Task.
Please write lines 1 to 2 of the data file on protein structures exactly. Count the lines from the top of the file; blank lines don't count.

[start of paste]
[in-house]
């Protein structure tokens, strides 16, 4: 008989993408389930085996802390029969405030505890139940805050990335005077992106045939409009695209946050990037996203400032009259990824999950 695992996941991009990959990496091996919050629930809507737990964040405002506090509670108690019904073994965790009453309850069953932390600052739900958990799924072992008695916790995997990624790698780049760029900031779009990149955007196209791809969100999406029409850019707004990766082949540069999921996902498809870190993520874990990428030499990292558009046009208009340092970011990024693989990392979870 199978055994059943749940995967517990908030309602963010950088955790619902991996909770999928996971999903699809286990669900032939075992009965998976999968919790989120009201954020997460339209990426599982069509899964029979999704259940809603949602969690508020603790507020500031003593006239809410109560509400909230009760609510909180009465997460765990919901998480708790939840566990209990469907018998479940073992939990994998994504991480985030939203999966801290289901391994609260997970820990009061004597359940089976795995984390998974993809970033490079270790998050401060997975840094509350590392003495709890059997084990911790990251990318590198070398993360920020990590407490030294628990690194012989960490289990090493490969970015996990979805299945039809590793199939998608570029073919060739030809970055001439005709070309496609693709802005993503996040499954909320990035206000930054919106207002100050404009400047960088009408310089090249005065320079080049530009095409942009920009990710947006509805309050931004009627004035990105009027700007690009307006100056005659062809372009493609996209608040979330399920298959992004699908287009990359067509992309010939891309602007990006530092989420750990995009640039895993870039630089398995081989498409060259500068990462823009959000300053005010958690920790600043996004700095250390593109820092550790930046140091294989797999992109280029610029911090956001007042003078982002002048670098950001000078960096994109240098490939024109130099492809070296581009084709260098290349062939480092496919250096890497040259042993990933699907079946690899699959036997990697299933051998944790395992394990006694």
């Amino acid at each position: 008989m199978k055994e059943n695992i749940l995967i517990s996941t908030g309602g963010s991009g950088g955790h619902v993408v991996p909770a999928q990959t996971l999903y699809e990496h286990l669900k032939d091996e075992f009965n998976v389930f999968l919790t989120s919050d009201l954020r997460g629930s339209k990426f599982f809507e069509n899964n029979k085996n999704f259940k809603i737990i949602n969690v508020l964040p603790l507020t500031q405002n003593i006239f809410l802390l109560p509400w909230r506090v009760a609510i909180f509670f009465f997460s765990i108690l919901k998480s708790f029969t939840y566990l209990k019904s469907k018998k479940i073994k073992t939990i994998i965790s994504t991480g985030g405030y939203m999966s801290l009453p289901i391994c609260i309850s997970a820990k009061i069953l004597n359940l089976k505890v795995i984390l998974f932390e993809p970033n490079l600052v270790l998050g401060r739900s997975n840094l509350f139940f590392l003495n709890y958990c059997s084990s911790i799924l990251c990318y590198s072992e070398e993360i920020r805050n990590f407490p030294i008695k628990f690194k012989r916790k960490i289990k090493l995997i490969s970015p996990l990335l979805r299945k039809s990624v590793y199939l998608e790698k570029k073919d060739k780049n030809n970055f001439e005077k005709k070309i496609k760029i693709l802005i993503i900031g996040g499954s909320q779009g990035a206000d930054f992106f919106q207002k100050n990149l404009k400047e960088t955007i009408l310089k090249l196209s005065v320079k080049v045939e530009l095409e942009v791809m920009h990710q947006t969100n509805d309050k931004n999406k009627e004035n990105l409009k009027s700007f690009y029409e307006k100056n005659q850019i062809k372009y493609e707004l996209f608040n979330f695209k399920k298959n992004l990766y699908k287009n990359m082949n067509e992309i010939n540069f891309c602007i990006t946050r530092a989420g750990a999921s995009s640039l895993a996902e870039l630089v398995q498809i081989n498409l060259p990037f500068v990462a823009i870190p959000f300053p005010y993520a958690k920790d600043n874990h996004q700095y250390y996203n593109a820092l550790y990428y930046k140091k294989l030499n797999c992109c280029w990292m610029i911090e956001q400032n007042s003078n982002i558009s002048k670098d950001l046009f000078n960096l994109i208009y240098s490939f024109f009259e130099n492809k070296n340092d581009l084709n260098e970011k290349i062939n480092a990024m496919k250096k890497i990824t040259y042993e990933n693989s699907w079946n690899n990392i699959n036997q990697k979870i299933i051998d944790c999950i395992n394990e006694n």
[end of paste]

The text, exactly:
[in-house]
């Protein structure tokens, strides 16, 4: 008989993408389930085996802390029969405030505890139940805050990335005077992106045939409009695209946050990037996203400032009259990824999950 695992996941991009990959990496091996919050629930809507737990964040405002506090509670108690019904073994965790009453309850069953932390600052739900958990799924072992008695916790995997990624790698780049760029900031779009990149955007196209791809969100999406029409850019707004990766082949540069999921996902498809870190993520874990990428030499990292558009046009208009340092970011990024693989990392979870 199978055994059943749940995967517990908030309602963010950088955790619902991996909770999928996971999903699809286990669900032939075992009965998976999968919790989120009201954020997460339209990426599982069509899964029979999704259940809603949602969690508020603790507020500031003593006239809410109560509400909230009760609510909180009465997460765990919901998480708790939840566990209990469907018998479940073992939990994998994504991480985030939203999966801290289901391994609260997970820990009061004597359940089976795995984390998974993809970033490079270790998050401060997975840094509350590392003495709890059997084990911790990251990318590198070398993360920020990590407490030294628990690194012989960490289990090493490969970015996990979805299945039809590793199939998608570029073919060739030809970055001439005709070309496609693709802005993503996040499954909320990035206000930054919106207002100050404009400047960088009408310089090249005065320079080049530009095409942009920009990710947006509805309050931004009627004035990105009027700007690009307006100056005659062809372009493609996209608040979330399920298959992004699908287009990359067509992309010939891309602007990006530092989420750990995009640039895993870039630089398995081989498409060259500068990462823009959000300053005010958690920790600043996004700095250390593109820092550790930046140091294989797999992109280029610029911090956001007042003078982002002048670098950001000078960096994109240098490939024109130099492809070296581009084709260098290349062939480092496919250096890497040259042993990933699907079946690899699959036997990697299933051998944790395992394990006694």